(Trinidad Express) Missing Princes Town mother of three Bissoondaye Geeta Seenath turned up yesterday shortly before around 3 p.m. at the home of a resident near the Rio Seco Waterfall in Toco near where she vanished a week ago.
Seenath, 46, of Chappel Street, told her family she had lost her way while walking along a trail from the waterfall.
She was heading back to a beach in Salybia to rejoin others she had come with.
A search party of police, soldiers, sniffer dogs, villagers, friends and the family of Seenath, together with aerial support of helicopters, combed through miles of forested terrain from the time Seenath went missing shortly after 4.30 p.m. last Saturday, but found no trace of her.
Councillor for Toco/Fishing Pond Terry Rondon said he was contacted around 3 p.m. and was told the missing woman was found about five miles along the Matura/Salybia Road.
“The villager said ‘she is here, Geeta is here’. I went there and met Geeta. She was very dehydrated. She had a dislocated shoulder and was very sick. She said she saw the helicopters but no signs of people. I called the Matura police. It was a sign of relief for everyone,” said Rondon.
“She looked very frail. We gave her blankets, water and a Lucozade (energy drink). She was very hungry,” the councillor added.
Police said they were contacted and went to the home of the villager where they found Seenath still in the same clothing she was wearing when she disappeared.
Her daughter, Roshnie Seenath, 19, reunited with her mother at the Sangre Grande District Hospital yesterday.
She told the Sunday Express: “She said she decided to walk up a hill and from there she fell down. She said she fell down more than once. She hurt her knees and both shoulders.”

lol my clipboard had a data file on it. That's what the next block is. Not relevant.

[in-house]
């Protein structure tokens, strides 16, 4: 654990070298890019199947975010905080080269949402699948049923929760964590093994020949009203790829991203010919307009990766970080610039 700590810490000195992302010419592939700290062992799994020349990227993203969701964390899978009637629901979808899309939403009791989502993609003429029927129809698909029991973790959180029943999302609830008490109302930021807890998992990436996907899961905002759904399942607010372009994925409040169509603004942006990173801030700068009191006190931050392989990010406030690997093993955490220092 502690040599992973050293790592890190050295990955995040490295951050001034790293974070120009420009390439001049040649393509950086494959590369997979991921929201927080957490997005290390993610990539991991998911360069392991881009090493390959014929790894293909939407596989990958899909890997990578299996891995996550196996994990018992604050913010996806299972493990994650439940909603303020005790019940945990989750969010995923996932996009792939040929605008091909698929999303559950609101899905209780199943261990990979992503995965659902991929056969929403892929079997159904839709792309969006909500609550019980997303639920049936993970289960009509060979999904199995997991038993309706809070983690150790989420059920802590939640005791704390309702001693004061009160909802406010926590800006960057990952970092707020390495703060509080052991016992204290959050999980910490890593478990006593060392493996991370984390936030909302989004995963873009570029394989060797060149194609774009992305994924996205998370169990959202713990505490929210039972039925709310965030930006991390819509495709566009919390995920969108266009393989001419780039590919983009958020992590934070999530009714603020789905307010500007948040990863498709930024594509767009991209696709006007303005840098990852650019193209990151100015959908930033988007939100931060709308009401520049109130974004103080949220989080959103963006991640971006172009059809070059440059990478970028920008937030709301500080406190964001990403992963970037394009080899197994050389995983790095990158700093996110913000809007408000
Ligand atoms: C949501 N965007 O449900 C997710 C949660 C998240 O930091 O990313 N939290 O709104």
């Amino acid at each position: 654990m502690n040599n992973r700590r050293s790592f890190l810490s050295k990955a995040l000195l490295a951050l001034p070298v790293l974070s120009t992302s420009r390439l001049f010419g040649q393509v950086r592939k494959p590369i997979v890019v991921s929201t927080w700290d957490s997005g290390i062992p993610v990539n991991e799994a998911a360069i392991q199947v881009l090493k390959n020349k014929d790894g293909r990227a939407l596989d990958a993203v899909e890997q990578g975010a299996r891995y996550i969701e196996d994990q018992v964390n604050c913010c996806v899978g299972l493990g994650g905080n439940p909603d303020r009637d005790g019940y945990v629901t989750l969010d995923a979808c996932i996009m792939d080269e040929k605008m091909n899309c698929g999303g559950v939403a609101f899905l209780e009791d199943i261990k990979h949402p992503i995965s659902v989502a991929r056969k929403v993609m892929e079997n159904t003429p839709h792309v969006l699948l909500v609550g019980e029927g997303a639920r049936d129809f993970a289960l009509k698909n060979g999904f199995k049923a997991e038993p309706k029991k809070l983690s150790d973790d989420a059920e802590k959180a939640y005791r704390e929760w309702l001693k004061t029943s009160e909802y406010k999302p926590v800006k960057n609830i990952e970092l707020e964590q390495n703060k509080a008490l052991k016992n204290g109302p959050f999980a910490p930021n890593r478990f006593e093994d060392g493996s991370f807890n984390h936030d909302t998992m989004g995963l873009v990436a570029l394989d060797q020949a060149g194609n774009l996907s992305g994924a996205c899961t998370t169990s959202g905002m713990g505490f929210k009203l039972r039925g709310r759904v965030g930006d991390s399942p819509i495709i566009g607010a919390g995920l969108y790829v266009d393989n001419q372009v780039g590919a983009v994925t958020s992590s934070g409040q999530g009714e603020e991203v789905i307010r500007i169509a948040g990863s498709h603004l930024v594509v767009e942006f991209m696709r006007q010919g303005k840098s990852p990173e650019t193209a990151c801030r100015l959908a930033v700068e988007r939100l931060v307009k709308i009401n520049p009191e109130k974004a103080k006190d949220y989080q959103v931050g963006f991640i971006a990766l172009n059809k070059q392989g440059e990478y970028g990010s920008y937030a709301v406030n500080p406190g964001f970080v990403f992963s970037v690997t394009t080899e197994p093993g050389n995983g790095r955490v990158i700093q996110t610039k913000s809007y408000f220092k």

Roshni Seenath said she was still to find out how her mother had survived in the forest for the last seven days.
“That was the only information I got from her. I didn’t get a chance to speak to ask her what she was eating and stuff. She was crying a lot,” said her daughter. “She is really a survivor.”
Seenath’s friend, Crystal Thompson-Mohan, said Seenath was the first out of the waterfall and was the first to walk back on the trail to head back to the bus they had come on.
Thompson-Mohan, who had lagged behind on the trail to assist a teenage boy who had an asthma attack, said she lost track of her.
Seenath’s sister, Champa Singh, said she was the first to speak to her sister on the phone after she received a call from a man who told her that Seenath was alive.
Singh told the Sunday Express: “A man called my phone and said ‘look your sister here’. I said ‘put her on the phone I want to speak to her. She came on the phone and she was breathing hard, like she was in a lot of pain. The man said he lived near the waterfall.”
Singh said on Friday she “prayed all night” for her sister’s return.
“We remained positive about the situation all the time,” said Singh.
Roshnie Seenath said she was relieved and thankful to God to see her mother, after praying every morning and evening for her safe return.
On Friday she said she never gave up hope that her mother would be found alive.
“It is a little overwhelming. She is okay. When I saw her she started to cry and her voice was faint. She said her neck was in pain. She was asking for her friends who were on the hike. I told them everyone was here. I asked if anyone had harmed her and she said ‘no’,” the daughter said.
Seenath was expected to remain at hospital last night.
Sgt Fuentes of the Matura Police Station is continuing investigations.